Ideas analogous to the Indo-Pacific became popular in the development of the study of geopolitics in the late nineteenth and early twentieth centuries. American sea-power theorist Alfred Thayer Mahan and British geographer Halford Mackinder each saw Asia as an integrated region. Indo-Pacific definitions of Asia came to further prominence, but also took on an ideological distortion, with another early twentieth-century advocate, German geographer Karl Haushofer.18 Haushofer drew on his travels in Japan, China, Korea, and India to create his own geographical determinism. In 1924, he envisaged a world of four “pan-regions,” arguing that each was a suitable sphere of interest, to be dominated by one strong power.19 The Indo-Pacific was becoming an accepted term in ethnography and marine science. Applying it to geopolitics, Haushofer saw the strategic and economic unity of this pan-region as the preserve of Japan, to be shared perhaps with Russia. Thankfully, today’s Indo-Pacific concept is precisely the opposite of Haushofer’s20—it is about finding ways peacefully to manage the intersection of multiple powers’ interests in a vast commons, rather than using geography for allocating spheres of influence.

During WWII, the allies recognized their theater of operations against Japan as having something like an Indo-Pacific character. After the war, British strategic planning for the region continued to be Indo-Pacific, using that terminology into at least the 1960s. Nor did regional countries automatically abandon the idea of the Indo-Pacific as one region even when barriers to interaction arose with the onset of the Cold War and the economic inwardness of newly independent India and Communist China. Australian defense documents assessed the country’s security outlook in terms of risks and challenges across the “Indo-Pacific Basin” into the 1960s.21

To the Asia-Pacific and Back Again

Change was afoot, and from the late 1960s the Asia-Pacific came to dominate conceptions of Asia. This was generally understood as a region connecting Northeast and Southeast Asia with Oceania (and therefore Australia) and the Americas. Much of the purpose of this idea was to reflect and reinforce the crucial US strategic and economic role in Asia, as well as the success of the East Asian industrialized countries as US trade partners.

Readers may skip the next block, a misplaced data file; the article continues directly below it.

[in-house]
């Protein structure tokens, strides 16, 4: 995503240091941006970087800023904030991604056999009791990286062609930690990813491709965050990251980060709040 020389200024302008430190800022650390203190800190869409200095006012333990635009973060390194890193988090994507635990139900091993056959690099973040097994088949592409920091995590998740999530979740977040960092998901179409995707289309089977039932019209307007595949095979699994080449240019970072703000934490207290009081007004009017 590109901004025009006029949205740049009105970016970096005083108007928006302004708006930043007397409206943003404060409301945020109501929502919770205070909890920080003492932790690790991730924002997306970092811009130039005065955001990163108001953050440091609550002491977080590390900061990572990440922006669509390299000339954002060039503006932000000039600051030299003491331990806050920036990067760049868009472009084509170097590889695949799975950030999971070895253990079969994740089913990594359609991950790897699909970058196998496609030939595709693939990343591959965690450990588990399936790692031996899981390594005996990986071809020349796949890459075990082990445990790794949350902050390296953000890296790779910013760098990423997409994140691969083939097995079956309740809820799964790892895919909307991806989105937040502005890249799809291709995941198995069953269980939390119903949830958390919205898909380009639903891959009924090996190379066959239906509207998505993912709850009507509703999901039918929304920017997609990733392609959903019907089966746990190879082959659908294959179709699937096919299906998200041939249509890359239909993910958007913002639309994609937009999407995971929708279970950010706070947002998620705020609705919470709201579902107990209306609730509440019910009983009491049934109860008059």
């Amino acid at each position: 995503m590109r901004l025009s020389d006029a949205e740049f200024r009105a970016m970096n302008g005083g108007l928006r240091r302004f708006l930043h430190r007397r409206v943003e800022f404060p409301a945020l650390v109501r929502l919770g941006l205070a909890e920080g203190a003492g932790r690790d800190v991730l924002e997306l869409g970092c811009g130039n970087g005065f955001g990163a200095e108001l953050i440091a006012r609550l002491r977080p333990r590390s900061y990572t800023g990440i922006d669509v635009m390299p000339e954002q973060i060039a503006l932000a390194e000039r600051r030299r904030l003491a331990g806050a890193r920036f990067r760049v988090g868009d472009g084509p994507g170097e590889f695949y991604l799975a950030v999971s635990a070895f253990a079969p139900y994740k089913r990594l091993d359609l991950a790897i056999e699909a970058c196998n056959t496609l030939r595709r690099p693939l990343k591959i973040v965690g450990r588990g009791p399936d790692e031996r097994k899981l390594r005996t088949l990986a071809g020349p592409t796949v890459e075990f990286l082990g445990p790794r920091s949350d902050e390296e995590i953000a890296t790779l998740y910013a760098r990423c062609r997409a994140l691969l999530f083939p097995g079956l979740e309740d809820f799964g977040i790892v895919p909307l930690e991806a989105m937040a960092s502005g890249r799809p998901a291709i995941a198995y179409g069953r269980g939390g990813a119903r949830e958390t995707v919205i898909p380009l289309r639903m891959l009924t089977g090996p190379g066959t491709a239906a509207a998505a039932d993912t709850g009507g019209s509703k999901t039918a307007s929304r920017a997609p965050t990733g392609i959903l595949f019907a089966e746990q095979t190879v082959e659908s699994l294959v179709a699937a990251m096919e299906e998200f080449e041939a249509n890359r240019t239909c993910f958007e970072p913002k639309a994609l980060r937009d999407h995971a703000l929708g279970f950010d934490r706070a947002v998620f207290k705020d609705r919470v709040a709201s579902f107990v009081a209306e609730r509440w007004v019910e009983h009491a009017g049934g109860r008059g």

The Asia-Pacific reached new levels of relevance and institutionalization by the late 1980s, with the establishment of the Asia-Pacific Economic Cooperation (APEC) process. Its consolidation, including most East Asian and Australasian countries, plus the United States, Canada, and three Latin American countries, helped allay concerns about US retrenchment at the end of the Cold War. By the time China began engaging with Asian multilateralism in the 1990s, it found an Asia-Pacific set of institutions: not only APEC, but also ASEAN and its wider security dialogue the ASEAN Regional Forum (ARF). In retrospect, the Asia-Pacific concept could not last without coming to terms with two factors that emerged in the 1990s: 1) the rise of India as a substantial economic and military power with interests beyond South Asia; and 2) the increased connection between the economic powerhouses of East Asia and the Indian Ocean region, related especially to their demand for energy and other resources.

These new dynamics were soon reflected in Asia-Pacific institution-building. The ARF came to include India and other South Asian players in the mid-1990s. At its crowning moment—the establishment of the East Asia Summit (EAS) in 2005—the process of institution-building took a decisive twist, which, in retrospect, can be seen as Indo-Pacific in nature. Southeast Asians accepted India, Australia, and New Zealand as members of that regional leaders’ forum from the outset—against China’s lobbying—, and so the contemporary Indo-Pacific-era began. This interpretation of events was subsequently borne out in 2013 by Indonesian foreign minister Marty Natalegawa, when he argued that the shaping of the EAS was a conscious act of Indo-Pacific diplomacy by Southeast Asian states.22